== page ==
The Fixture MIPS offers good safety, a very comfortable fit and pretty stylish looks for a very reasonable price. It even comes in 12 different colors if you're looking to really coordinate with your bike – you might wonder, in fact, why you really need to spend any more when the best mountain bike helmets under $100 are so good now.
Beyond offering great performance for the money, the Fixture doesn't do anything unexpected. The shaping is sharp but ultimately conventional, and even though it features a MIPS system for damping rotational forces (common in bike crashes and a common cause of brain injury, according to MIPS' inventors), it doesn't shout about it. Beyond the small yellow logo on one side, you can't really tell it's there.
It certainly doesn't impact noticeably on the cooling, and the Fixture breathes well through its 18 vents. It helps that it feels pretty light as well as airy – at 282g ours was actually slightly lighter than claimed – and it's easy to forget it's there and just ride.
That said, it drops down a fair way at the back for good coverage of your skull, and feels reassuring when you do think about what's there. The Roc Loc Sport retention system holds it securely in place, too, and it's very easy to adjust – you get the usual dial at the back to tune the circumference, and a neat curved plastic chin clip that's easily ratcheted to the perfect tension.
Ultimately this is still built to a (pretty impressive) price, however, so it's no surprise the features basically end there. The removable peak is a good size and effective for blocking out low sun/your mate's expensive new bike/that hideous climb ahead, but it's not adjustable.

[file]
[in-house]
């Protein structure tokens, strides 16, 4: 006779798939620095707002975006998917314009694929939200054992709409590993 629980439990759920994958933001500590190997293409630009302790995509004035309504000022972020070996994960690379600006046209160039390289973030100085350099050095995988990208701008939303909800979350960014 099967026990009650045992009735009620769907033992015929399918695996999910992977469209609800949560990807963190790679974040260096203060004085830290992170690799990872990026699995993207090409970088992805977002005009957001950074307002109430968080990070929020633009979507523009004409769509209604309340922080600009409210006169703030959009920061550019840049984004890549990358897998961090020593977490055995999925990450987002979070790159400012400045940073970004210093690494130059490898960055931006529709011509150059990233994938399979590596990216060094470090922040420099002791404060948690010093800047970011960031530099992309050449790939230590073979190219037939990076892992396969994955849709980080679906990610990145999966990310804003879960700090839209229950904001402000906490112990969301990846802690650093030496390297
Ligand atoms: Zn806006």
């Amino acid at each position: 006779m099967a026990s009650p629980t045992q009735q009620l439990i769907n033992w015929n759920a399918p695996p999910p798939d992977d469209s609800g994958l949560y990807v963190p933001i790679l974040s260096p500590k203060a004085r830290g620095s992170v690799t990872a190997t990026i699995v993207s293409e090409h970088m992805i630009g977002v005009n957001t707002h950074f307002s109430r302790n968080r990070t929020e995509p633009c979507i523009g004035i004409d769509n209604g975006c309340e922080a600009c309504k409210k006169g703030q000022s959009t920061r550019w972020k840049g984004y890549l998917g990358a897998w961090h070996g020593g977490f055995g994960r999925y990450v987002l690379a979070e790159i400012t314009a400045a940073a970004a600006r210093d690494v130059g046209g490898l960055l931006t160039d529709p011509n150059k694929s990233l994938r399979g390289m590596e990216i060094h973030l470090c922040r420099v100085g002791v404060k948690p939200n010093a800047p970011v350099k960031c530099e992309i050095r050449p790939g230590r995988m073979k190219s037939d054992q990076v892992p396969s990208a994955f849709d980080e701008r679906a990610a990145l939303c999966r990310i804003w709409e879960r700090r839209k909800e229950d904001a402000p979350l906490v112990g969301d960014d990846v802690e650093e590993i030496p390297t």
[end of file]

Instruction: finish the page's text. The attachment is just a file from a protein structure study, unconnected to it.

Luckily it's well-positioned to start with, and the secure fit and low mass of the whole lid means that's not prone to changing.
Also, though the Fixture is in-molded – a process which fuses the outer shell to the inner foam, making it much stronger than if the shell were glued on – that shell doesn't continue around beneath the brim. That leaves the foam there vulnerable to knocks when you're not wearing it, which may bother those who chuck lids around in the backs of cars or cupboards.
Personally I've never found it an issue, to be honest, and if you managed to damage this part in a crash you'd probably have bigger things to worry about.
There's also only one choice of shell size, which Giro calls 'Universal Adult' and rate for skulls of 54-61cm. It worked very well on my 57cm brainbox, but then it should really – I'm pretty much bang in the middle. It's only likely to become a factor if you're at either extreme, but if you are then other lids come in two, three or even – like the recently reviewed Specialized Camber – five sizes.
The build quality is impressive. The finish is neat and accurate everywhere, the straps are pleasingly thin and soft, and personally I really like the matt finish on ours – it looks more expensive than it is, and I've seen worse finishes around vent/shell edges on far spendier lids.
The range of colors is very impressive, too – if you don't like this 'Matte Ano Lime,' firstly... why not? And secondly, there are 11 other choices, evenly split between bright and dark hues. The color-coded adjustment wheel on each is another impressive touch.
At just $70/£69.99 and packing a MIPS system under some generous coverage – and styled and built with winning attention to detail – the Giro Fixture is impressive.
Okay the peak is non-adjustable, the inner foam is not entirely protected and there's only one shell size, but if these aren't going to bother you then there's little else to dislike. It's well made, looks good and offers excellent protection... and for a price that won't mean you have to sit down all over again if you smash it in a crash.